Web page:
Here is another variant. The conversation with your potential date goes in the right direction, there is a mutual click and then of course the question arises: do you want to meet? The man or woman on the other side agrees, but says he or she has had some nasty experiences in the past. Therefore, he or she asks you to fill in a Safe Dating ID or other fake certificate so that you can be verified as someone who is genuine and has good intentions. Of course, you will then be taken to a site where you have to enter your personal details and pay a small fee for the "certificate" (which means that you also share your card details immediately).

What are the red flags?

  • Fraudsters try to move you off the dating app or site quickly, to somewhere that messages are not monitored. They might use excuses like “My membership is about to expire”, “I don't like logging in here every day” or “It’s easier to chat on WhatsApp than here”.
  • The conversation quickly turns romantic. You are bombarded with compliments, the fraudster claims to have fallen in love with you or to feel a special bond.
  • Fraudsters ask a lot of questions. The more they know about you, the more easily they can manipulate you.
  • Their story is inconsistent. When someone tells lies, it can be easy for them to forget what they said previously, especially because fraudsters are often working on several different victims at the same time.
  • The profile photo looks like a model. If a profile photo looks too good to be true, it’s easy to check if it’s genuine. A reverse photo search will show whether a profile photo has been used anywhere on the internet (although you can never be quite sure with AI).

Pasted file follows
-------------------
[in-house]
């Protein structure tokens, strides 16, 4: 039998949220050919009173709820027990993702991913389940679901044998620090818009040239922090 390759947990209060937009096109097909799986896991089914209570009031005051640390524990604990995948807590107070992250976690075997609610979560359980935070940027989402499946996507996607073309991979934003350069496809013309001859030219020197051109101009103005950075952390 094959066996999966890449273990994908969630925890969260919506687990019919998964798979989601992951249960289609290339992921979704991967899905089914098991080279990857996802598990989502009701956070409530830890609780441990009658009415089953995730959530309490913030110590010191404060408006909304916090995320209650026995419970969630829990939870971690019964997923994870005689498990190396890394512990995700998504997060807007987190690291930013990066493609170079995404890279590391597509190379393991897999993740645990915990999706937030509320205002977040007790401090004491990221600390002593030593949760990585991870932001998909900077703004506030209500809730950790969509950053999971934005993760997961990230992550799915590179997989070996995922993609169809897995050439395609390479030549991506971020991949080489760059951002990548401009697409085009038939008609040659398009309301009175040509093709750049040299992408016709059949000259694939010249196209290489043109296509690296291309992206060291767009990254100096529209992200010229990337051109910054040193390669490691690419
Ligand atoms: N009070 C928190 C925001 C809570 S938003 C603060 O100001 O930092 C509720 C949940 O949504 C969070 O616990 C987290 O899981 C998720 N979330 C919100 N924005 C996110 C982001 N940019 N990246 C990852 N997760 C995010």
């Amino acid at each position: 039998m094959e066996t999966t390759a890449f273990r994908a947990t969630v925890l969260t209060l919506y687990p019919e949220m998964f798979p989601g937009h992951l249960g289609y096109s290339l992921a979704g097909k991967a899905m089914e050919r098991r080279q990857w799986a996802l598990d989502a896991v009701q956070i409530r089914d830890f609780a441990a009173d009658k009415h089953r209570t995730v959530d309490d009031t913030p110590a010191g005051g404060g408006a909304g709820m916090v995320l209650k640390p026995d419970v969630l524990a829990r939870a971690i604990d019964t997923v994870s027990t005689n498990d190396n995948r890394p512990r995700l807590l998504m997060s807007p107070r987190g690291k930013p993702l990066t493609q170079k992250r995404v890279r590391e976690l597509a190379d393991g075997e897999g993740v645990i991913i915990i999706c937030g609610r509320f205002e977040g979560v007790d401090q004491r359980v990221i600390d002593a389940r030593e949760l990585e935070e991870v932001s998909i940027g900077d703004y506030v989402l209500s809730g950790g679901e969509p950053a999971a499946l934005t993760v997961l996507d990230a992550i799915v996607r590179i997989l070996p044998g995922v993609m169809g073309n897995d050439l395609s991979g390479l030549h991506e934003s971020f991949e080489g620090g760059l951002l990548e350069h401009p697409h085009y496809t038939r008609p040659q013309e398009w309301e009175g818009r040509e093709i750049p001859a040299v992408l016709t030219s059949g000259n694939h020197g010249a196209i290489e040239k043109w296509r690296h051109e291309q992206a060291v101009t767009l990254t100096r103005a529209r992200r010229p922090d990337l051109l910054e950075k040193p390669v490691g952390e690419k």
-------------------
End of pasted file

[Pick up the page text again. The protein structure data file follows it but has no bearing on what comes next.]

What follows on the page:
• They do not have any digital footprint. Although some people don't use social media and try to minimise how much of their personal information is on the internet, you might be suspicious if you can't find any trace of your potential date online.
  • They use borrowed text. Fraudsters often don't make the effort to write their own profile text or messages, but instead copy it from other websites or dating profiles.
  • They won't video call you or meet you in person, and they’ll come up with new excuses every time. The obvious reason is that they don't look anything like the person on their profile picture.
  • Their lives sound like a soap opera, including complicated stories about illness, family tragedies or serious accidents that are seeking sympathy.
  • They live a long way away, work on a ship, drilling platform or shipyard abroad. Fraudsters try to maintain long-distance relationships because they then have an excuse for not meeting their target.
  • They ask you for money. Every manipulation – even if they take weeks or even months – ends up with a request for money.

Victim of fraud?

Did you provide your Keytrade Bank account details on a suspicious website? Have you noticed a suspicious payment? Call us 24/7 on + 32 2 679 90 00 or go to